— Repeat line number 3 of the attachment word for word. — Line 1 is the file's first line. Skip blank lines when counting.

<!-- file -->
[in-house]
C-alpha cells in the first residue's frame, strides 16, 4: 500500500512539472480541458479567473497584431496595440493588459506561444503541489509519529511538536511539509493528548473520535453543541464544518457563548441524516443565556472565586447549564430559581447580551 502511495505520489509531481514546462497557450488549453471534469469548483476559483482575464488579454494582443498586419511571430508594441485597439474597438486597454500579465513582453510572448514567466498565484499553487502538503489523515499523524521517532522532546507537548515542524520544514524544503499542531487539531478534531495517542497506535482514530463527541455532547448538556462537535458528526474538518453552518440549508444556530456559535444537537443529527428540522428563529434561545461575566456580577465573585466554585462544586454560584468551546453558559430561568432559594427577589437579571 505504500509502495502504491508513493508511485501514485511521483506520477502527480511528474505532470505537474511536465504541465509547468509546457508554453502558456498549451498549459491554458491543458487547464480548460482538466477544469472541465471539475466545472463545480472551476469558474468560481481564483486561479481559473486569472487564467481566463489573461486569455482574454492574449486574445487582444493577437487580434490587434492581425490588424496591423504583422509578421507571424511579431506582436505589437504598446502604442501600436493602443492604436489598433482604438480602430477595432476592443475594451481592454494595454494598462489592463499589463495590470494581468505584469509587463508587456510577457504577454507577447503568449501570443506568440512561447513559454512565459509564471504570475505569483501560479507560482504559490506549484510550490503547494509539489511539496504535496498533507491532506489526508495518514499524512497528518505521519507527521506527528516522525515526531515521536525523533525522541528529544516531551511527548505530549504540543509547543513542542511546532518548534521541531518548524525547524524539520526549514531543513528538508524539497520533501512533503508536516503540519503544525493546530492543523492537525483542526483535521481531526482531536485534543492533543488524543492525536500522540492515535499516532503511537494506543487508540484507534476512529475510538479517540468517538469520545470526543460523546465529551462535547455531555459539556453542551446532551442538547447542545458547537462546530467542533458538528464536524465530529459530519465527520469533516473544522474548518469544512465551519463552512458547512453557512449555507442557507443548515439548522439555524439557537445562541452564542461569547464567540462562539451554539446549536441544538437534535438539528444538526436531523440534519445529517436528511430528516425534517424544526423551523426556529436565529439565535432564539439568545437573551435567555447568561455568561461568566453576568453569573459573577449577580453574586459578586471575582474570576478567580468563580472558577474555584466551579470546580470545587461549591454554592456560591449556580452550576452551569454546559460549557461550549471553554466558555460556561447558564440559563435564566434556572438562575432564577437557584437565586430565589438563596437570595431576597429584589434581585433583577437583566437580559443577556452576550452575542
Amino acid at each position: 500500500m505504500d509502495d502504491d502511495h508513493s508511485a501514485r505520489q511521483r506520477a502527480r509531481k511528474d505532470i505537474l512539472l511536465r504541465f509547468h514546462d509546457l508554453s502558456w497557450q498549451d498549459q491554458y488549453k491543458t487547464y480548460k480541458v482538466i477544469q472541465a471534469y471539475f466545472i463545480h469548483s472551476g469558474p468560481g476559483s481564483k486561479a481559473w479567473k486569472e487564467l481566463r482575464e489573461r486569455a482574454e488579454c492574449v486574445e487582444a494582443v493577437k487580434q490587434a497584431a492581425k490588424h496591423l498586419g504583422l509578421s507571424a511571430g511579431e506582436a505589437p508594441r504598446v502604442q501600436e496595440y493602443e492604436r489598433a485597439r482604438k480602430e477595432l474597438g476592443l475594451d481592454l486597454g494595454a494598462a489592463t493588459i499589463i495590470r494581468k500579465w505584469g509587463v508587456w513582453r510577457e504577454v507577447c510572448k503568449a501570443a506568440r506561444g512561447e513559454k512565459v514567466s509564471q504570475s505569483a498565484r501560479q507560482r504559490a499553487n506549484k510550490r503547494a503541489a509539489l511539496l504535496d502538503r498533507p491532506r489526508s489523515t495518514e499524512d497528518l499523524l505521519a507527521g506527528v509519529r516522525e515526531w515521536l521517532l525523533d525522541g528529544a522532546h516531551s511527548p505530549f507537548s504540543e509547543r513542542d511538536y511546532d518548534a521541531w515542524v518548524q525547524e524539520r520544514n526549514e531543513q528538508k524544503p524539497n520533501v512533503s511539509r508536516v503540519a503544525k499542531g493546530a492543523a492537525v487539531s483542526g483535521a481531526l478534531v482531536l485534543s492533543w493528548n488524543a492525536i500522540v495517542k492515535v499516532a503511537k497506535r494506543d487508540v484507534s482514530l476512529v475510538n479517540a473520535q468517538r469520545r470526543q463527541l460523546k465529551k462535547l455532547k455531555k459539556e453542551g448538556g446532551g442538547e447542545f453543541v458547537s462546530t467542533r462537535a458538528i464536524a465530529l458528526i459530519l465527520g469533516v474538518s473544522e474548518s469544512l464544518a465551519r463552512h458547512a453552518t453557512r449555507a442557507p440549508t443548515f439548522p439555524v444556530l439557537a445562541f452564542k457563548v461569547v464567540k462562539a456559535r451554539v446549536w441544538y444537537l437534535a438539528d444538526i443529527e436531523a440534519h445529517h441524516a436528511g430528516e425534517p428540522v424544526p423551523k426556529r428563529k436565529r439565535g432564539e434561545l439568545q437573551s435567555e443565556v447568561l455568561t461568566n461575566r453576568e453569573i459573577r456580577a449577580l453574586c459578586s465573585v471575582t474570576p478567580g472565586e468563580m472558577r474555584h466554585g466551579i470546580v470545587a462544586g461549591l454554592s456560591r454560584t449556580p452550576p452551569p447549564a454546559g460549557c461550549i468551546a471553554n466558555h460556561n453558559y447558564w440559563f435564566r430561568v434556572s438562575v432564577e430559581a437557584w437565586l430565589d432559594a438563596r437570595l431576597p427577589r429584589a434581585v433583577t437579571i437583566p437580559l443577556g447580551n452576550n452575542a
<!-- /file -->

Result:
Amino acid at each position: 500500500m505504500d509502495d502504491d502511495h508513493s508511485a501514485r505520489q511521483r506520477a502527480r509531481k511528474d505532470i505537474l512539472l511536465r504541465f509547468h514546462d509546457l508554453s502558456w497557450q498549451d498549459q491554458y488549453k491543458t487547464y480548460k480541458v482538466i477544469q472541465a471534469y471539475f466545472i463545480h469548483s472551476g469558474p468560481g476559483s481564483k486561479a481559473w479567473k486569472e487564467l481566463r482575464e489573461r486569455a482574454e488579454c492574449v486574445e487582444a494582443v493577437k487580434q490587434a497584431a492581425k490588424h496591423l498586419g504583422l509578421s507571424a511571430g511579431e506582436a505589437p508594441r504598446v502604442q501600436e496595440y493602443e492604436r489598433a485597439r482604438k480602430e477595432l474597438g476592443l475594451d481592454l486597454g494595454a494598462a489592463t493588459i499589463i495590470r494581468k500579465w505584469g509587463v508587456w513582453r510577457e504577454v507577447c510572448k503568449a501570443a506568440r506561444g512561447e513559454k512565459v514567466s509564471q504570475s505569483a498565484r501560479q507560482r504559490a499553487n506549484k510550490r503547494a503541489a509539489l511539496l504535496d502538503r498533507p491532506r489526508s489523515t495518514e499524512d497528518l499523524l505521519a507527521g506527528v509519529r516522525e515526531w515521536l521517532l525523533d525522541g528529544a522532546h516531551s511527548p505530549f507537548s504540543e509547543r513542542d511538536y511546532d518548534a521541531w515542524v518548524q525547524e524539520r520544514n526549514e531543513q528538508k524544503p524539497n520533501v512533503s511539509r508536516v503540519a503544525k499542531g493546530a492543523a492537525v487539531s483542526g483535521a481531526l478534531v482531536l485534543s492533543w493528548n488524543a492525536i500522540v495517542k492515535v499516532a503511537k497506535r494506543d487508540v484507534s482514530l476512529v475510538n479517540a473520535q468517538r469520545r470526543q463527541l460523546k465529551k462535547l455532547k455531555k459539556e453542551g448538556g446532551g442538547e447542545f453543541v458547537s462546530t467542533r462537535a458538528i464536524a465530529l458528526i459530519l465527520g469533516v474538518s473544522e474548518s469544512l464544518a465551519r463552512h458547512a453552518t453557512r449555507a442557507p440549508t443548515f439548522p439555524v444556530l439557537a445562541f452564542k457563548v461569547v464567540k462562539a456559535r451554539v446549536w441544538y444537537l437534535a438539528d444538526i443529527e436531523a440534519h445529517h441524516a436528511g430528516e425534517p428540522v424544526p423551523k426556529r428563529k436565529r439565535g432564539e434561545l439568545q437573551s435567555e443565556v447568561l455568561t461568566n461575566r453576568e453569573i459573577r456580577a449577580l453574586c459578586s465573585v471575582t474570576p478567580g472565586e468563580m472558577r474555584h466554585g466551579i470546580v470545587a462544586g461549591l454554592s456560591r454560584t449556580p452550576p452551569p447549564a454546559g460549557c461550549i468551546a471553554n466558555h460556561n453558559y447558564w440559563f435564566r430561568v434556572s438562575v432564577e430559581a437557584w437565586l430565589d432559594a438563596r437570595l431576597p427577589r429584589a434581585v433583577t437579571i437583566p437580559l443577556g447580551n452576550n452575542a